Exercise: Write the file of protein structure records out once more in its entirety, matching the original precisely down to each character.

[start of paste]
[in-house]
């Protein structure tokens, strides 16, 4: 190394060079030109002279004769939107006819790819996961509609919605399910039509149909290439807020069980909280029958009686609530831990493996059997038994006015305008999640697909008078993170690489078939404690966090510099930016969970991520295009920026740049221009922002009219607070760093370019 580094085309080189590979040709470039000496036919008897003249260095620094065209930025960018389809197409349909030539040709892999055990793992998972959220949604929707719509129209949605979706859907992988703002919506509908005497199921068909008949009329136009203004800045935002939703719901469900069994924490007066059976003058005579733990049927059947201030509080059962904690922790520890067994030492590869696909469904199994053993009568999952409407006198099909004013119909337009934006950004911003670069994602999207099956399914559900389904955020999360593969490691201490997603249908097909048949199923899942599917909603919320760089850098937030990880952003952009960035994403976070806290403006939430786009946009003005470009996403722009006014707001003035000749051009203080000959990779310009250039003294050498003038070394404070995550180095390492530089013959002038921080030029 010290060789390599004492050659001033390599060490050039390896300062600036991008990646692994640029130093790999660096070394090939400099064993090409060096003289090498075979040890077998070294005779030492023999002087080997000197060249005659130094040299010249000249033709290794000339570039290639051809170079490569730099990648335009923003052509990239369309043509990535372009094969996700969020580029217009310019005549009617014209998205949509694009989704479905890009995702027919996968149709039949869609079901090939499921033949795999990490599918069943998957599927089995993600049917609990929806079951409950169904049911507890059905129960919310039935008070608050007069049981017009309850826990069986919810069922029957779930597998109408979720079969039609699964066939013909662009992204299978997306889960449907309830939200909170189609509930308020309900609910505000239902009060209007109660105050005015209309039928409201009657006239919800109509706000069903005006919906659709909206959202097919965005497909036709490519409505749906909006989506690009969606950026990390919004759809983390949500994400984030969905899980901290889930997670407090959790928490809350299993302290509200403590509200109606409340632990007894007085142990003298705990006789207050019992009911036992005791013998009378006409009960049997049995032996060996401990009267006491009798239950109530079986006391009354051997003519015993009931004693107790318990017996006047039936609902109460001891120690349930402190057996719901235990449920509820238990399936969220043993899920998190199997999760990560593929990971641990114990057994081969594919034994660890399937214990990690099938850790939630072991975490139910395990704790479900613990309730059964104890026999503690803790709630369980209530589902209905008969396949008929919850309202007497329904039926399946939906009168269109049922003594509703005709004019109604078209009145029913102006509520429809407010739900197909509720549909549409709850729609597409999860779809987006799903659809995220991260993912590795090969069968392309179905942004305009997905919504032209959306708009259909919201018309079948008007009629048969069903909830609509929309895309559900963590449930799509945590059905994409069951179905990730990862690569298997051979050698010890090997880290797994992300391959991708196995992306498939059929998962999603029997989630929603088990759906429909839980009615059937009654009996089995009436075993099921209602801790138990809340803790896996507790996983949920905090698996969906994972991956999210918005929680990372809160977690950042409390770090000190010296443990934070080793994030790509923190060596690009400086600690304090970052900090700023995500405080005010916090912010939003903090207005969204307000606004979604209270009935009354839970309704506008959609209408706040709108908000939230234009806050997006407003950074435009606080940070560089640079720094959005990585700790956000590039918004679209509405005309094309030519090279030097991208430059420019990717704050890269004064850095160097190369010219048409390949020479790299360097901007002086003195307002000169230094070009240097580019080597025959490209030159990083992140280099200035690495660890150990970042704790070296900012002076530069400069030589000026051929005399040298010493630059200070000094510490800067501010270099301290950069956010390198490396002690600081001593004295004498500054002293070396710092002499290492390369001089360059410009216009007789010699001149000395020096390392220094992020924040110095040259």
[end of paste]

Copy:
[in-house]
């Protein structure tokens, strides 16, 4: 190394060079030109002279004769939107006819790819996961509609919605399910039509149909290439807020069980909280029958009686609530831990493996059997038994006015305008999640697909008078993170690489078939404690966090510099930016969970991520295009920026740049221009922002009219607070760093370019 580094085309080189590979040709470039000496036919008897003249260095620094065209930025960018389809197409349909030539040709892999055990793992998972959220949604929707719509129209949605979706859907992988703002919506509908005497199921068909008949009329136009203004800045935002939703719901469900069994924490007066059976003058005579733990049927059947201030509080059962904690922790520890067994030492590869696909469904199994053993009568999952409407006198099909004013119909337009934006950004911003670069994602999207099956399914559900389904955020999360593969490691201490997603249908097909048949199923899942599917909603919320760089850098937030990880952003952009960035994403976070806290403006939430786009946009003005470009996403722009006014707001003035000749051009203080000959990779310009250039003294050498003038070394404070995550180095390492530089013959002038921080030029 010290060789390599004492050659001033390599060490050039390896300062600036991008990646692994640029130093790999660096070394090939400099064993090409060096003289090498075979040890077998070294005779030492023999002087080997000197060249005659130094040299010249000249033709290794000339570039290639051809170079490569730099990648335009923003052509990239369309043509990535372009094969996700969020580029217009310019005549009617014209998205949509694009989704479905890009995702027919996968149709039949869609079901090939499921033949795999990490599918069943998957599927089995993600049917609990929806079951409950169904049911507890059905129960919310039935008070608050007069049981017009309850826990069986919810069922029957779930597998109408979720079969039609699964066939013909662009992204299978997306889960449907309830939200909170189609509930308020309900609910505000239902009060209007109660105050005015209309039928409201009657006239919800109509706000069903005006919906659709909206959202097919965005497909036709490519409505749906909006989506690009969606950026990390919004759809983390949500994400984030969905899980901290889930997670407090959790928490809350299993302290509200403590509200109606409340632990007894007085142990003298705990006789207050019992009911036992005791013998009378006409009960049997049995032996060996401990009267006491009798239950109530079986006391009354051997003519015993009931004693107790318990017996006047039936609902109460001891120690349930402190057996719901235990449920509820238990399936969220043993899920998190199997999760990560593929990971641990114990057994081969594919034994660890399937214990990690099938850790939630072991975490139910395990704790479900613990309730059964104890026999503690803790709630369980209530589902209905008969396949008929919850309202007497329904039926399946939906009168269109049922003594509703005709004019109604078209009145029913102006509520429809407010739900197909509720549909549409709850729609597409999860779809987006799903659809995220991260993912590795090969069968392309179905942004305009997905919504032209959306708009259909919201018309079948008007009629048969069903909830609509929309895309559900963590449930799509945590059905994409069951179905990730990862690569298997051979050698010890090997880290797994992300391959991708196995992306498939059929998962999603029997989630929603088990759906429909839980009615059937009654009996089995009436075993099921209602801790138990809340803790896996507790996983949920905090698996969906994972991956999210918005929680990372809160977690950042409390770090000190010296443990934070080793994030790509923190060596690009400086600690304090970052900090700023995500405080005010916090912010939003903090207005969204307000606004979604209270009935009354839970309704506008959609209408706040709108908000939230234009806050997006407003950074435009606080940070560089640079720094959005990585700790956000590039918004679209509405005309094309030519090279030097991208430059420019990717704050890269004064850095160097190369010219048409390949020479790299360097901007002086003195307002000169230094070009240097580019080597025959490209030159990083992140280099200035690495660890150990970042704790070296900012002076530069400069030589000026051929005399040298010493630059200070000094510490800067501010270099301290950069956010390198490396002690600081001593004295004498500054002293070396710092002499290492390369001089360059410009216009007789010699001149000395020096390392220094992020924040110095040259």